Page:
Tips to Make Flying Easier on You and Your Kids
Here are some great tips that will help save your sanity when flying with your children!
Parents: for your next flight with your young children, here's some expert advice:
1. Book a direct flight. Factor in sleep times whenever possible. Pack special stuffed animals or blankets that will make it easier for them to fall asleep.
2. Use the TSA Pre-Check. This rapidly expanding program costs $85 and allows you to speed through domestic security lines without taking off your shoes, belts, etc. Kids under 12 can go with parents who are part of the program.
3. Pack some new toys along with some tried-and-loved ones. Choose favorite books, an iPad/portable DVD player if they're old enough to sit still and watch TV/movies, and crafts like stickers or coloring.
4. Must-haves in your carry on. A hungry toddler is an unhappy one so bring plenty of snacks and empty sippies to fill on the plane. Pack more diapers for the little ones, and a change of clothes in case of a particularly tragic potty accident or air sickness.
5. Make friends with your fellow passengers. Upon finding your seats, pass out a little goody bag filled with chocolates and ear plugs to everyone in your immediate vicinity, apologizing in advance for anything that might happen.
6. Bring a cheap lightweight stroller. Umbrella strollers are great for gate-check and to easily wheel around the airport. They also hold diaper bags and other items you're carrying when your child isn't riding.
7. Choose a seat in the back row. Forget about airline status and head to where the other families are. It's much easier to have understanding people around you if your kid cries.
8. Hit the aisles to stretch legs. Get up and walk up and down the aisles a couple of times with your child during the flight when possible. Better as a preventative measure when things are calm than trying to escape with a screaming child during drink service.
9. Cut out the kicking. Does your child love to torture the passenger in front of them with constant kicking? Sitting in a car seat makes this worse, since it leaves even less legroom. If you want to forego the car seat, but still prefer a more secure restraint, try a CARES restraint system.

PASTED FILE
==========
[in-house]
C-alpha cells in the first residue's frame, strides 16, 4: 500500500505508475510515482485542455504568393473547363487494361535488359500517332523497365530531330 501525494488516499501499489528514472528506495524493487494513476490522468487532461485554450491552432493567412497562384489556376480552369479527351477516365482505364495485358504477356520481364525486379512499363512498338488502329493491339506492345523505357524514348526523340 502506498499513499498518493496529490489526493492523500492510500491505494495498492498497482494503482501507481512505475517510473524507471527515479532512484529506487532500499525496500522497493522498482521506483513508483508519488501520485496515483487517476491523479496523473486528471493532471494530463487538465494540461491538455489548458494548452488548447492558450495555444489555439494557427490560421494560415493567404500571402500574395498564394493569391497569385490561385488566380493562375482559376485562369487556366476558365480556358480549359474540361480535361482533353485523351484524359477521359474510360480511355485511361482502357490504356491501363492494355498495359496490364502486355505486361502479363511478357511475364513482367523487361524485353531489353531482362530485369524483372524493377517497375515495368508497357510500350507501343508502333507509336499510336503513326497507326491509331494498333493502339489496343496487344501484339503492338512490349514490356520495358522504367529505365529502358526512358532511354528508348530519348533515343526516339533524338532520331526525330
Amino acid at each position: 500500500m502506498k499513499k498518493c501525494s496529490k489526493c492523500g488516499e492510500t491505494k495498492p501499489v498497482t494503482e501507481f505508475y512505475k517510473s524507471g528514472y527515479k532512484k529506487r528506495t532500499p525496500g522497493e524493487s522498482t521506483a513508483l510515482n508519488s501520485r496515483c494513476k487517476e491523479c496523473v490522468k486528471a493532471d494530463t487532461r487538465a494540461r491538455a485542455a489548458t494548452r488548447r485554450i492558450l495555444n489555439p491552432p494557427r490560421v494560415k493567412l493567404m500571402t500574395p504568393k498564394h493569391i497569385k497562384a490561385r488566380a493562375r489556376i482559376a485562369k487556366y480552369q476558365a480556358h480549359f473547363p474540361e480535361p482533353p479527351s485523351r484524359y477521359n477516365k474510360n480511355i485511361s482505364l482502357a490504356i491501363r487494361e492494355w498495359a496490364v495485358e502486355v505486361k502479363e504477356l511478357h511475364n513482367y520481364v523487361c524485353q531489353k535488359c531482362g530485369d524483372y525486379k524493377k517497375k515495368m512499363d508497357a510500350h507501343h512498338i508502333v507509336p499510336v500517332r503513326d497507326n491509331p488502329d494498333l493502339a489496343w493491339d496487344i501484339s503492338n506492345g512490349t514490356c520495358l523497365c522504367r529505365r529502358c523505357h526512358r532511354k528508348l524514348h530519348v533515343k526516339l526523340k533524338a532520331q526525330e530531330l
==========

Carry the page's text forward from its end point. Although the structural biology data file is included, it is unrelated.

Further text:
10. Bring rewards. Buy tons of small toys and snacks and keep them hidden in a carry-on bag. When your child is well behaved, they get a prize from the bag every 15 or 20 minutes. The ultimate prize is a giant ring pop, which might keep your child occupied for up to 30 minutes, and is great for the long descent where their ears may pop and constant swallowing helps.
And while you're busy packing, don't forget to bring something even more important - your child's basic health information. If your child gets sick or has an accident when you're away from home, there are some basics that you should always have on hand (for you, and anyone - family member or sitter- watching your child):
-- Pediatrician name and phone number
-- Health insurance information (insurer, group number, policy number)
-- Your contact information
-- Child's full name and birth date
-- List of allergies and description of reactions
-- Any medications that your child is taking
-- Recent or ongoing medical issues
-- Updated list of immunizations
And rather than scribbling all of this down on a stack of post-it notes or lugging a file around, you can consolidate everything in a beautifully charted personal health record for free on Kinsights. They'll keep it organized, private, and secure. Before you head out the door, print a copy and toss it in your carry-on bag.
These tips are brought to you by Parent Travel Pro Jennifer Chung, Co-Founder of Kinsight, a part parenting community, part online health record. Kinsights provides parents with a safe place to seek answers to their questions while also helping them track their child's health information. Organize your child's growth and development milestones, immunizations, medications, allergies, and more. Connect with Kinsights by clicking here to learn more or to sign up. You can also follow them on Facebook and Twitter.